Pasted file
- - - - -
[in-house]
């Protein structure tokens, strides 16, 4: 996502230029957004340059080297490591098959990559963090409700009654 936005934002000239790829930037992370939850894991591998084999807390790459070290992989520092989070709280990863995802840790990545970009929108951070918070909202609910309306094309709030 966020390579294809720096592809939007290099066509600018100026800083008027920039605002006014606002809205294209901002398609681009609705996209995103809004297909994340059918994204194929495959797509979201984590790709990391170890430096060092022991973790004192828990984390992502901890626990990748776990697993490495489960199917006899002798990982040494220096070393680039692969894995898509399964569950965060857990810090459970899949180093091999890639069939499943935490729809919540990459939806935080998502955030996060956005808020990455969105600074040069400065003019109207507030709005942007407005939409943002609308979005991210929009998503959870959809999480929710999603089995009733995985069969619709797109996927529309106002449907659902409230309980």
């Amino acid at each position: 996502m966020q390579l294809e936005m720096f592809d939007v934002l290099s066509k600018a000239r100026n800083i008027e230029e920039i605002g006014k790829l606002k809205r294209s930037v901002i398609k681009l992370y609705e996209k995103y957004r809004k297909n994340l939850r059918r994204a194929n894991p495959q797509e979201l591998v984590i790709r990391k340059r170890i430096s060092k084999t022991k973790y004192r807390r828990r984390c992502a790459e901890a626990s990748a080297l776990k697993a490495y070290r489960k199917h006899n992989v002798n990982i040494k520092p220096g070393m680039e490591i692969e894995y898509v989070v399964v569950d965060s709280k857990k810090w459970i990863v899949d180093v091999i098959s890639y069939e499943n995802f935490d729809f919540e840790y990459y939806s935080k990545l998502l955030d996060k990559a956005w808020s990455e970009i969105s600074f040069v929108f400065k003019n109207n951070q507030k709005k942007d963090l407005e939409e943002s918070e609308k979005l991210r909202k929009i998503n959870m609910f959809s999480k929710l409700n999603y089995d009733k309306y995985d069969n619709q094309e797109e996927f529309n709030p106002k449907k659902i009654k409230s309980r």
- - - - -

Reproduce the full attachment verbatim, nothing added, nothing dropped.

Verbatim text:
[in-house]
């Protein structure tokens, strides 16, 4: 996502230029957004340059080297490591098959990559963090409700009654 936005934002000239790829930037992370939850894991591998084999807390790459070290992989520092989070709280990863995802840790990545970009929108951070918070909202609910309306094309709030 966020390579294809720096592809939007290099066509600018100026800083008027920039605002006014606002809205294209901002398609681009609705996209995103809004297909994340059918994204194929495959797509979201984590790709990391170890430096060092022991973790004192828990984390992502901890626990990748776990697993490495489960199917006899002798990982040494220096070393680039692969894995898509399964569950965060857990810090459970899949180093091999890639069939499943935490729809919540990459939806935080998502955030996060956005808020990455969105600074040069400065003019109207507030709005942007407005939409943002609308979005991210929009998503959870959809999480929710999603089995009733995985069969619709797109996927529309106002449907659902409230309980």
């Amino acid at each position: 996502m966020q390579l294809e936005m720096f592809d939007v934002l290099s066509k600018a000239r100026n800083i008027e230029e920039i605002g006014k790829l606002k809205r294209s930037v901002i398609k681009l992370y609705e996209k995103y957004r809004k297909n994340l939850r059918r994204a194929n894991p495959q797509e979201l591998v984590i790709r990391k340059r170890i430096s060092k084999t022991k973790y004192r807390r828990r984390c992502a790459e901890a626990s990748a080297l776990k697993a490495y070290r489960k199917h006899n992989v002798n990982i040494k520092p220096g070393m680039e490591i692969e894995y898509v989070v399964v569950d965060s709280k857990k810090w459970i990863v899949d180093v091999i098959s890639y069939e499943n995802f935490d729809f919540e840790y990459y939806s935080k990545l998502l955030d996060k990559a956005w808020s990455e970009i969105s600074f040069v929108f400065k003019n109207n951070q507030k709005k942007d963090l407005e939409e943002s918070e609308k979005l991210r909202k929009i998503n959870m609910f959809s999480k929710l409700n999603y089995d009733k309306y995985d069969n619709q094309e797109e996927f529309n709030p106002k449907k659902i009654k409230s309980r």